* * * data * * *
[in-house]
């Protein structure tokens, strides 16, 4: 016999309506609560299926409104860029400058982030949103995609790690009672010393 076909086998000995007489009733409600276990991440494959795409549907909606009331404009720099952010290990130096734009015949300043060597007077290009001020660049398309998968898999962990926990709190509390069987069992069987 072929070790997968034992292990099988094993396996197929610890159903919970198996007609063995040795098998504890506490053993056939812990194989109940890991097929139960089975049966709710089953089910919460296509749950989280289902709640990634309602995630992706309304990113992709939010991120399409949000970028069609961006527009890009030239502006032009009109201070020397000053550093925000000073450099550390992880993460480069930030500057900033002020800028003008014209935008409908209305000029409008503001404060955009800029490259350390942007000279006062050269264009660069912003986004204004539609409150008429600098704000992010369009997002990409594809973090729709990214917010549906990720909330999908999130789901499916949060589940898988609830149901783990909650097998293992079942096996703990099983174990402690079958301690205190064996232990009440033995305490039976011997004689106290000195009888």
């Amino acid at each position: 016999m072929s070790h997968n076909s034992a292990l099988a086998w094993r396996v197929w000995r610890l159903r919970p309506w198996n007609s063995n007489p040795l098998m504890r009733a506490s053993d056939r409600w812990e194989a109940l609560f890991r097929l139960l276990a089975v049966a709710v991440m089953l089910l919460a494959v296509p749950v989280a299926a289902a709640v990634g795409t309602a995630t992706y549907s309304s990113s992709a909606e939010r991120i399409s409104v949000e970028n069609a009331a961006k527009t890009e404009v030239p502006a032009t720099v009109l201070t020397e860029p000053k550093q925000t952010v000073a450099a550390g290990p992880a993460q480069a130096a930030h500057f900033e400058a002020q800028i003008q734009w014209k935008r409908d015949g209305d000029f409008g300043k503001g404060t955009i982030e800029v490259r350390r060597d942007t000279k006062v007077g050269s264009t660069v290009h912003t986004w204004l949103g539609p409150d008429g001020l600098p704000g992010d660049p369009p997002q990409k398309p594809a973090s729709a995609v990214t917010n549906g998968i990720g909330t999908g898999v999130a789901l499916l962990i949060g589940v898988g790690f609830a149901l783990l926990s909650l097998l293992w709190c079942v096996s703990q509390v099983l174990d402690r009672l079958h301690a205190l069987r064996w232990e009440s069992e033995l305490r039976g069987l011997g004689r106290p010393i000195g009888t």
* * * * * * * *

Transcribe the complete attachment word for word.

[in-house]
């Protein structure tokens, strides 16, 4: 016999309506609560299926409104860029400058982030949103995609790690009672010393 076909086998000995007489009733409600276990991440494959795409549907909606009331404009720099952010290990130096734009015949300043060597007077290009001020660049398309998968898999962990926990709190509390069987069992069987 072929070790997968034992292990099988094993396996197929610890159903919970198996007609063995040795098998504890506490053993056939812990194989109940890991097929139960089975049966709710089953089910919460296509749950989280289902709640990634309602995630992706309304990113992709939010991120399409949000970028069609961006527009890009030239502006032009009109201070020397000053550093925000000073450099550390992880993460480069930030500057900033002020800028003008014209935008409908209305000029409008503001404060955009800029490259350390942007000279006062050269264009660069912003986004204004539609409150008429600098704000992010369009997002990409594809973090729709990214917010549906990720909330999908999130789901499916949060589940898988609830149901783990909650097998293992079942096996703990099983174990402690079958301690205190064996232990009440033995305490039976011997004689106290000195009888």
């Amino acid at each position: 016999m072929s070790h997968n076909s034992a292990l099988a086998w094993r396996v197929w000995r610890l159903r919970p309506w198996n007609s063995n007489p040795l098998m504890r009733a506490s053993d056939r409600w812990e194989a109940l609560f890991r097929l139960l276990a089975v049966a709710v991440m089953l089910l919460a494959v296509p749950v989280a299926a289902a709640v990634g795409t309602a995630t992706y549907s309304s990113s992709a909606e939010r991120i399409s409104v949000e970028n069609a009331a961006k527009t890009e404009v030239p502006a032009t720099v009109l201070t020397e860029p000053k550093q925000t952010v000073a450099a550390g290990p992880a993460q480069a130096a930030h500057f900033e400058a002020q800028i003008q734009w014209k935008r409908d015949g209305d000029f409008g300043k503001g404060t955009i982030e800029v490259r350390r060597d942007t000279k006062v007077g050269s264009t660069v290009h912003t986004w204004l949103g539609p409150d008429g001020l600098p704000g992010d660049p369009p997002q990409k398309p594809a973090s729709a995609v990214t917010n549906g998968i990720g909330t999908g898999v999130a789901l499916l962990i949060g589940v898988g790690f609830a149901l783990l926990s909650l097998l293992w709190c079942v096996s703990q509390v099983l174990d402690r009672l079958h301690a205190l069987r064996w232990e009440s069992e033995l305490r039976g069987l011997g004689r106290p010393i000195g009888t």